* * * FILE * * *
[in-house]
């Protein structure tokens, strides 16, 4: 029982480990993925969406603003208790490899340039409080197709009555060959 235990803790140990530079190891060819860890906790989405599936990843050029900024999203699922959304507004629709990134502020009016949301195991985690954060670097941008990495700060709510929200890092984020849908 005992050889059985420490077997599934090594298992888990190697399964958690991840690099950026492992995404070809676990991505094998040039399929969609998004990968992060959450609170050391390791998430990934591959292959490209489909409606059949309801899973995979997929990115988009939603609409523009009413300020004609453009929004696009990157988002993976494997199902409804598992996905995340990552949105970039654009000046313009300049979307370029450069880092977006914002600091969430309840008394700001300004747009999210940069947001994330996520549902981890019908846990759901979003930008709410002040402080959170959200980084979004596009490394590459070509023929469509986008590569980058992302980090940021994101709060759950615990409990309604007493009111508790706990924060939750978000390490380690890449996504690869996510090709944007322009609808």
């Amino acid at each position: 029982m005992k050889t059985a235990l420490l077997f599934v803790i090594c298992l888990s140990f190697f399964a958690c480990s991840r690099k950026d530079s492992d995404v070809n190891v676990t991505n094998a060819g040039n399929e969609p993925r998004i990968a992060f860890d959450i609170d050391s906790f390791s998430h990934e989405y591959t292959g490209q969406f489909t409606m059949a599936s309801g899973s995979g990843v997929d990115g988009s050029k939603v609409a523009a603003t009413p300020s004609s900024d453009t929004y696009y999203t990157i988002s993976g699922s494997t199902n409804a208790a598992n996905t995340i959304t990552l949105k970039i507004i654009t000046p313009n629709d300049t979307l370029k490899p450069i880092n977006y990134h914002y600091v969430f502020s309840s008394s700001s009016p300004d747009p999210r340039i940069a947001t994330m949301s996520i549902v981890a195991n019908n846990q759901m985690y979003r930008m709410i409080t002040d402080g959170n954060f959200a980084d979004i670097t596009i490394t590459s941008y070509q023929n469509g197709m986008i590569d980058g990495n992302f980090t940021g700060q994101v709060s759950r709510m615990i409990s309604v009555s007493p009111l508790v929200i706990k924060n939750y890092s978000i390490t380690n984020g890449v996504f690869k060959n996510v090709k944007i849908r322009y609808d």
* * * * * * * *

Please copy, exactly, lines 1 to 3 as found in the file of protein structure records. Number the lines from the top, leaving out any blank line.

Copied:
[in-house]
């Protein structure tokens, strides 16, 4: 029982480990993925969406603003208790490899340039409080197709009555060959 235990803790140990530079190891060819860890906790989405599936990843050029900024999203699922959304507004629709990134502020009016949301195991985690954060670097941008990495700060709510929200890092984020849908 005992050889059985420490077997599934090594298992888990190697399964958690991840690099950026492992995404070809676990991505094998040039399929969609998004990968992060959450609170050391390791998430990934591959292959490209489909409606059949309801899973995979997929990115988009939603609409523009009413300020004609453009929004696009990157988002993976494997199902409804598992996905995340990552949105970039654009000046313009300049979307370029450069880092977006914002600091969430309840008394700001300004747009999210940069947001994330996520549902981890019908846990759901979003930008709410002040402080959170959200980084979004596009490394590459070509023929469509986008590569980058992302980090940021994101709060759950615990409990309604007493009111508790706990924060939750978000390490380690890449996504690869996510090709944007322009609808």
């Amino acid at each position: 029982m005992k050889t059985a235990l420490l077997f599934v803790i090594c298992l888990s140990f190697f399964a958690c480990s991840r690099k950026d530079s492992d995404v070809n190891v676990t991505n094998a060819g040039n399929e969609p993925r998004i990968a992060f860890d959450i609170d050391s906790f390791s998430h990934e989405y591959t292959g490209q969406f489909t409606m059949a599936s309801g899973s995979g990843v997929d990115g988009s050029k939603v609409a523009a603003t009413p300020s004609s900024d453009t929004y696009y999203t990157i988002s993976g699922s494997t199902n409804a208790a598992n996905t995340i959304t990552l949105k970039i507004i654009t000046p313009n629709d300049t979307l370029k490899p450069i880092n977006y990134h914002y600091v969430f502020s309840s008394s700001s009016p300004d747009p999210r340039i940069a947001t994330m949301s996520i549902v981890a195991n019908n846990q759901m985690y979003r930008m709410i409080t002040d402080g959170n954060f959200a980084d979004i670097t596009i490394t590459s941008y070509q023929n469509g197709m986008i590569d980058g990495n992302f980090t940021g700060q994101v709060s759950r709510m615990i409990s309604v009555s007493p009111l508790v929200i706990k924060n939750y890092s978000i390490t380690n984020g890449v996504f690869k060959n996510v090709k944007i849908r322009y609808d």